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BC United MLA's defection to Conservative Party of BC gives them official party status

There was a major shift in B.C. politics Wednesday — Abbotsford MLA Bruce Banman left the BC United party to join the Conservative Party of BC.

Banman said his decision was motivated by a desire to speak for his constituents, without being muzzled.

“I believe that will be able to bring the concerns of my constituents – with an open heart and mind … in a more transparent and open manner than I was able to do underneath the party I was in,” Banman said Wednesday.

The move thrusts the Conservatives into official party status – they now have the minimum required two elected members of the legislature.

Banman – a former Abbotsford mayor — joins John Rustad, who was booted from the party formerly called the BC Liberals a year ago, before becoming leader of the provincial Conservatives.

Rustad was ecstatic on Wednesday.

“I believe this is historic,” he said. “I don't believe there’s ever been a time where there’s been four official major poltical parties in British Columbia."

The two MLAs will bring funding for the Conservative Party of BC, which, as an official party, will now have certain privileges, including access to committees and a daily question during question period.

Political scientist Hamish Telford says this will provide the party with much more exposure.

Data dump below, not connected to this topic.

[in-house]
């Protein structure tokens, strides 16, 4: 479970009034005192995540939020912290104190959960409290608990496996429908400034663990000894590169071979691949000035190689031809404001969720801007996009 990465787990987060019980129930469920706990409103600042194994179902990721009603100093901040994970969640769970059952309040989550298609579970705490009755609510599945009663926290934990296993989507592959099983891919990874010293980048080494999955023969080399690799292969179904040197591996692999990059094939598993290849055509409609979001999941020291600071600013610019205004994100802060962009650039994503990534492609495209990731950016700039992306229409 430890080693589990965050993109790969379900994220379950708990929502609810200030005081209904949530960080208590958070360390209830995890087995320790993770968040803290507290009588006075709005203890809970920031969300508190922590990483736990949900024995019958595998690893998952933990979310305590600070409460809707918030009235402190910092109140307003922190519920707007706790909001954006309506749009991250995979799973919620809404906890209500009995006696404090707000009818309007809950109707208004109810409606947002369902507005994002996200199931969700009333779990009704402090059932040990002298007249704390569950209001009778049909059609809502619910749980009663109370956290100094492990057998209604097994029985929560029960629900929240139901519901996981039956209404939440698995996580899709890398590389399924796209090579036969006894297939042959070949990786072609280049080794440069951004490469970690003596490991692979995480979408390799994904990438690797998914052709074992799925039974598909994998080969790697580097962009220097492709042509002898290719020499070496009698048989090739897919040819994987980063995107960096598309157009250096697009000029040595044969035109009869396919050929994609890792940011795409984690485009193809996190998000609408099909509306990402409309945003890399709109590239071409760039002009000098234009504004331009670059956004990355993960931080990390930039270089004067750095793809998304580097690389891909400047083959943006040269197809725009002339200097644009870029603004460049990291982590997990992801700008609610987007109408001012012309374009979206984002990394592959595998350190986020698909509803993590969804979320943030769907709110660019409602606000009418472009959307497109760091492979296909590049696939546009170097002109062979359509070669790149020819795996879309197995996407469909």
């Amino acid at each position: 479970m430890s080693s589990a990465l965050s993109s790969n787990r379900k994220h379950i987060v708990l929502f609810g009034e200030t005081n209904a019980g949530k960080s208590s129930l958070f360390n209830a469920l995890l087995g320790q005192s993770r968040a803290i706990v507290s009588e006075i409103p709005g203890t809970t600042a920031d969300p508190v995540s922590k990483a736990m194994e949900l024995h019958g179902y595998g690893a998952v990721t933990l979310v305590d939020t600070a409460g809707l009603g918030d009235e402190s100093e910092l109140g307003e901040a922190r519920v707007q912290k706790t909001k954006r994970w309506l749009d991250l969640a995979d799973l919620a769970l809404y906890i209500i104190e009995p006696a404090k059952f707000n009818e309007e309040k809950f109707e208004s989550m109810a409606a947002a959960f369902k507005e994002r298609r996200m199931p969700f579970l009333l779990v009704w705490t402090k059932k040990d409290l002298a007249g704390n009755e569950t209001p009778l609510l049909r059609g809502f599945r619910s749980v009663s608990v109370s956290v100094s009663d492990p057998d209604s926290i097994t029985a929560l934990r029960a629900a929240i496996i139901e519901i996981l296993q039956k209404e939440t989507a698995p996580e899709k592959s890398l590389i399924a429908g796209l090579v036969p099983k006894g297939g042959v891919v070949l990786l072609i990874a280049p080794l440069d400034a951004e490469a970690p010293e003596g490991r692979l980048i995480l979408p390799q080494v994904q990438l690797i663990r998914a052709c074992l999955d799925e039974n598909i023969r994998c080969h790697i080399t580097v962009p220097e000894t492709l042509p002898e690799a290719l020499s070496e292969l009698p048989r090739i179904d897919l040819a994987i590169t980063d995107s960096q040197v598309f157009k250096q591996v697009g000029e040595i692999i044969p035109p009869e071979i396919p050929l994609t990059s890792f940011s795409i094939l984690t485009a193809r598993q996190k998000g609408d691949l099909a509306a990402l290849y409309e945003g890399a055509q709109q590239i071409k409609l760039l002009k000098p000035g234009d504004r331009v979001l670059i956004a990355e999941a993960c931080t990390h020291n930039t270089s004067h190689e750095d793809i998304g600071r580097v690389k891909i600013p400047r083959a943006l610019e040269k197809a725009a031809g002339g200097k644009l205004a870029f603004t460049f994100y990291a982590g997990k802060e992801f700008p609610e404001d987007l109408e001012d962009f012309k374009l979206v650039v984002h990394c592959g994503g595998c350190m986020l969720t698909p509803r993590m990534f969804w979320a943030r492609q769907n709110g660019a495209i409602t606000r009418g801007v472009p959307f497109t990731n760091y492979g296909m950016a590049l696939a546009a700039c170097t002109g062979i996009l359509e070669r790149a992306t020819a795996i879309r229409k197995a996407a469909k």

“I think now it guarantees John Rustad a spot in the election TV debate during the next election, next year, so he can really present his message, make his pitch to British Columbians, generally,” said Telford, a professor at the University of the Fraser Valley.

Wednesday was clearly a bouyant day for the Conservatives, already riding the success of a recent second place finish in the Langford-Juan de Fuca byelection and potentially benefiting from a surge in popularity of the federal Conservatives.

“Pierre Poillevre leading the federal Conservative Party seems to be lifitng all conservative boats,” observed Telford.

Meanwhile, BC United faces the spectre of losing two MLAs in a year and trailing the provincial Conservatives in a recent poll by Mainstreet Research.

BC United Leader Kevin Falcon said he expressed his disappointment about Banman’s decision to his former MLA, in a phone call.

“I reminded Bruce that the people that voted for him, that raised money for him, that worked hard for him — he’s going to have to explain that to them," Falcon said. "Candidly, Bruce has been an ongoing management problem.”

All of these fireworks erupting as the next provincial election looms just over a year away, and as MLAs prepare for the fall session of the legislature that begins in two weeks.  

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